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Switching over to Contracting

Discussion in 'Employment & Jobs' started by Pete01, Mar 14, 2007.

  1. Pete01

    Pete01 Kilobyte Poster

    I started my new job in December and recently came to the conclusion that it's really not for me so while I was still on a 1 week notice period I thought I'd have a stab at 'getting into contracting'....


    I've gone down the 'register your own Ltd' instead of go through an umbrella company because there's all sorts of hoo ha going on with umbrella companies and the government and tax with big shake ups and widespread panic etc going on right now.

    So I thought it would be quite straightforward buying a Ltd co off the shelf - so far here's the to do list I've done so far:

    * Register a company - I bought a private Ltd. Company off the shelf - relatively painless and cost £32

    * Apply for a company bank account - understandably more complicated than applying for a private account even when choosing the option for no financing, overdraft or company credit card. A fair amount of forms and stuff to read - took a couple of hours.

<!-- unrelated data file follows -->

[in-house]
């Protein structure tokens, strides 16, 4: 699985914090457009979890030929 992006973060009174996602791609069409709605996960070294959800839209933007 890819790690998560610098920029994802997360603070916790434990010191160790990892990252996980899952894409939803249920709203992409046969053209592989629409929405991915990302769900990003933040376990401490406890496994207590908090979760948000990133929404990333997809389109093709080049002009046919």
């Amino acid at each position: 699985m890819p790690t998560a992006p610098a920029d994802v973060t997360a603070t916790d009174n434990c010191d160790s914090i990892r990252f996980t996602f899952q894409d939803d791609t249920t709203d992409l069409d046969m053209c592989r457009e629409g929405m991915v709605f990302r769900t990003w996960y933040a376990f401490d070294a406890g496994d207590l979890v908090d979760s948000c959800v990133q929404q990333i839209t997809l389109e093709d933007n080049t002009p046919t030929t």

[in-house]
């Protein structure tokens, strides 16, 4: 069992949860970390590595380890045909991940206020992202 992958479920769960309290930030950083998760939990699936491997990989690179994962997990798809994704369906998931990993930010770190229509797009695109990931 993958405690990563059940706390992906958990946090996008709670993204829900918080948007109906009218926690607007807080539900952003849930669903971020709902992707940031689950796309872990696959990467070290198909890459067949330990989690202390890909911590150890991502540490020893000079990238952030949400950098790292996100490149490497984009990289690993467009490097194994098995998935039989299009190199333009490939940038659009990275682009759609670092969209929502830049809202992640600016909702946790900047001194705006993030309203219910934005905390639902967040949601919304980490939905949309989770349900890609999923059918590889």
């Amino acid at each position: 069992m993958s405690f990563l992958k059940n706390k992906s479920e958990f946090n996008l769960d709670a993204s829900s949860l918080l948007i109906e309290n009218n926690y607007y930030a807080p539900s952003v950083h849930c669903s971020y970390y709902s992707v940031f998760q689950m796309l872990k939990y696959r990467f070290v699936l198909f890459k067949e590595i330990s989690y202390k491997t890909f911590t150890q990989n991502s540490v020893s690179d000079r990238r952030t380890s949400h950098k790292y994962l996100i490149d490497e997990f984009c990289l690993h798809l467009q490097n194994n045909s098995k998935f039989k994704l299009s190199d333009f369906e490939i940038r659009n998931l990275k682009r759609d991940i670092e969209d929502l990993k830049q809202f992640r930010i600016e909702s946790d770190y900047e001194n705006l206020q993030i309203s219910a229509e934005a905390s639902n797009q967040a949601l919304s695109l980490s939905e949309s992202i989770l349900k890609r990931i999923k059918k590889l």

* Fill out tax forms - Surprisingly quick - took about 15 mins, not the last I've heard from them though I'm sure…..

    * Get insured - this is a requirement of the contract and all contracts. You need to be insured in case you break something or cause an injury. Could only afford public liability this week, next week I'll get professional indemnity. This protects me from being sued by the client.

    On the list still to do is:

    * Register for VAT - not required while my turnover is below £60k but a good idea, need to look further into this.

    * Write a business plan - IT contracting is only part of the business model for this company, I want to go into Internet marketing/Search engine optimisation consulting as well as move my websites over to becoming revenue generating assets of the company.

    * Prepare dividend meeting minute templates

    * Decide on a salary/dividend ratio

    * Plan for tax - I have to save my tax payments as I go along and pay it all in one go after a business year (a year from when I started trading as a company)

    * Plenty more.

    All that and more just for:

    • No job security,
    • No sick pay,
    • No holiday pay,
    • No pension,
    • No other employee benefits,
    • Lots of playing cat and mouse with Gordon Brown over whether I have to pay IR35 tax or not,